The difference between a listserv and a social network

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(Cross-posted to solosmall, mypractice, and Lawyerist.)

At the Practice Management and Marketing Section meeting yesterday, Roy Ginsburg asked me about the difference between solosmall and mypractice, a listserv and an online social networking site.

The quick distinction that came to me is that a listserv is like a conference, while an online social network is more like a cocktail party.

At a conference, you sit and, if not listen, at least watch a variety of people get up on stage and talk about various things. So with a listserv, where a more-or-less constant stream of e-mails—presenters at the conference—announce all kinds of topics. You read—listen to—some, you ignore—sleep through—others.

The communication is forced on you, though, like a speaker in a room. You get your chance to talk back at the speaker, but then everyone has to hear you talk—or at least the subject of your comments—too. There is a well-defined audience, who are those who are not at the microphone at the moment. You may meet some, but only if they step up to the mic at some point.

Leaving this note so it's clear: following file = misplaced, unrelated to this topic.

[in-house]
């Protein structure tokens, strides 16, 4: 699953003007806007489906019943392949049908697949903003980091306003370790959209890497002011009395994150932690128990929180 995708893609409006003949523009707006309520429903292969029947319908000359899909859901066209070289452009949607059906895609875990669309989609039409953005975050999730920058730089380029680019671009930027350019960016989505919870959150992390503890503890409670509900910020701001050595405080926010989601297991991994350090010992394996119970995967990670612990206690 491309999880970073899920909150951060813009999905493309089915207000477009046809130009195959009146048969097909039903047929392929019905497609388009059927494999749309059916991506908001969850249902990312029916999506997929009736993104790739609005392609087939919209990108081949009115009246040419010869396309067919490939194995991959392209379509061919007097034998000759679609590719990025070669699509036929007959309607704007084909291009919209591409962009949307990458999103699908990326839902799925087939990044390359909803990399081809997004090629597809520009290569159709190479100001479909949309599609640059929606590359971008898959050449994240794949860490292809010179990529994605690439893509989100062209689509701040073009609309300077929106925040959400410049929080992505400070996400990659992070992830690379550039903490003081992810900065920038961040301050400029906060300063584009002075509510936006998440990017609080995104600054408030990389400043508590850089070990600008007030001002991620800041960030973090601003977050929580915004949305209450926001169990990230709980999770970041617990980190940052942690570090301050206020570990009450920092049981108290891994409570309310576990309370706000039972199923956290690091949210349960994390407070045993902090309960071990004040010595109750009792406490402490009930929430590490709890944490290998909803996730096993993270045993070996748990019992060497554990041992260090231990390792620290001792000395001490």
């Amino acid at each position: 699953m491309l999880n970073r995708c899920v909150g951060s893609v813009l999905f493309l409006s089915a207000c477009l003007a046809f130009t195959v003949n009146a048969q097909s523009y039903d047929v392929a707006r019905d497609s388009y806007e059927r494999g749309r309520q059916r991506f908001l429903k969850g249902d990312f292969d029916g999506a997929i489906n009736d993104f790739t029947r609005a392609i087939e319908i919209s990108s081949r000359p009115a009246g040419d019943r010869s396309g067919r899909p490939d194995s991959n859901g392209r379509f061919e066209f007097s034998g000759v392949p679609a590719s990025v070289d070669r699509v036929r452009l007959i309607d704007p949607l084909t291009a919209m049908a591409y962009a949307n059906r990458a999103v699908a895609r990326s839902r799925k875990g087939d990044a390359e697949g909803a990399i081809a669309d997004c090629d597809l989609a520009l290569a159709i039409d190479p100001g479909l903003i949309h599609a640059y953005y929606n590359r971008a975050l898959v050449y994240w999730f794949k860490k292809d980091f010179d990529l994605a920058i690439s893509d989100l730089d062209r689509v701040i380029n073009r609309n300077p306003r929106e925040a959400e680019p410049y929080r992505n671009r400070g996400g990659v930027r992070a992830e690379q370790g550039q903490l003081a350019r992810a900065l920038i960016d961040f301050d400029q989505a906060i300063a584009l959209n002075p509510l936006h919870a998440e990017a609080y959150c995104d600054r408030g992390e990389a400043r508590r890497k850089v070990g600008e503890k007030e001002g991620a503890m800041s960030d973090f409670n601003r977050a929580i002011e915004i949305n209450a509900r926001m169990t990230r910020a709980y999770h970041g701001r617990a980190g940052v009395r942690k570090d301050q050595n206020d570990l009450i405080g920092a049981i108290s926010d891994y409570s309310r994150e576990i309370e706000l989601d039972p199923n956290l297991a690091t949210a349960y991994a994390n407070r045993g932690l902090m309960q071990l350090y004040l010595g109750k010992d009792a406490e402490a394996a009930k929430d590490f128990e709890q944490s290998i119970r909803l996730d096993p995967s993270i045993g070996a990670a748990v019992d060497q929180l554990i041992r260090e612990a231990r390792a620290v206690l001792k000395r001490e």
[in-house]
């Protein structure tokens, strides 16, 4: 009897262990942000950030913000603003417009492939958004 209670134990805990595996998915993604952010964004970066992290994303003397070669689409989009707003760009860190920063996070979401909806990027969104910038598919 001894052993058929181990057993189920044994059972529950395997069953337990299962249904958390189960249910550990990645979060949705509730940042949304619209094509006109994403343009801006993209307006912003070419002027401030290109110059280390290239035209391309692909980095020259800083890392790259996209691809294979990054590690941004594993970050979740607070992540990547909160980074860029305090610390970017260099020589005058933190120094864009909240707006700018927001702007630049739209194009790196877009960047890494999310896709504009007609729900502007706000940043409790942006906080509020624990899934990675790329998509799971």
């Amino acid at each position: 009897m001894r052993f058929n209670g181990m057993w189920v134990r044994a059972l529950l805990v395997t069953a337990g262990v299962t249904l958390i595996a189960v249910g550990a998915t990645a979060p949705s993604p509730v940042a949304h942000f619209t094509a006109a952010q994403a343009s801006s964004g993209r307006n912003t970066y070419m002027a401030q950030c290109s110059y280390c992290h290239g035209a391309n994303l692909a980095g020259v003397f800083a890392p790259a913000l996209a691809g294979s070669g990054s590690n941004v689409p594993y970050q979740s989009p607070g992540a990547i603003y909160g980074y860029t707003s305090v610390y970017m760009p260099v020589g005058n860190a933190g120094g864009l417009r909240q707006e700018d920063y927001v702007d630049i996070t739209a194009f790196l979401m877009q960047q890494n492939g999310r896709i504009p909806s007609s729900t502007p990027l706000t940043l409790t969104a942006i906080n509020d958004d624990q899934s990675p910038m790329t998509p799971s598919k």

You don’t get to know people on a listserv, you get to know of them.

A cocktail party, on the other hand, is for mingling, small talk, hanging out with old friends, and making new ones. Share baby pictures, book recommendations, talk about events in each other’s lives, etc. So is a social network—online or offline. If small talk is the bane of the listserv, where there is a moderator or public pressure to “stay on topic,” small talk is the life blood of the social network.

Some social networks, like some cocktail parties, are for more professional “”small talk.” At , for example, you will find questions and answers about business, recommendations and referrals, and the like. On Facebook, on the other hand, you will find friends sharing photographs, music, videos, in-jokes, and keeping in touch.

Is a listserv better than a social network, or vice-versa? No, but each has their strong points. Trying to make connections on a listserv is somewhat pointless, but trying to make a name for oneself is certainly possible. A listserv is a good way for a large, disparate group of people to discuss a subject, while a social network is a good way for a large, disparate group of people to get and stay in touch.

Both are a useful tool—for lawyers and everyone else.

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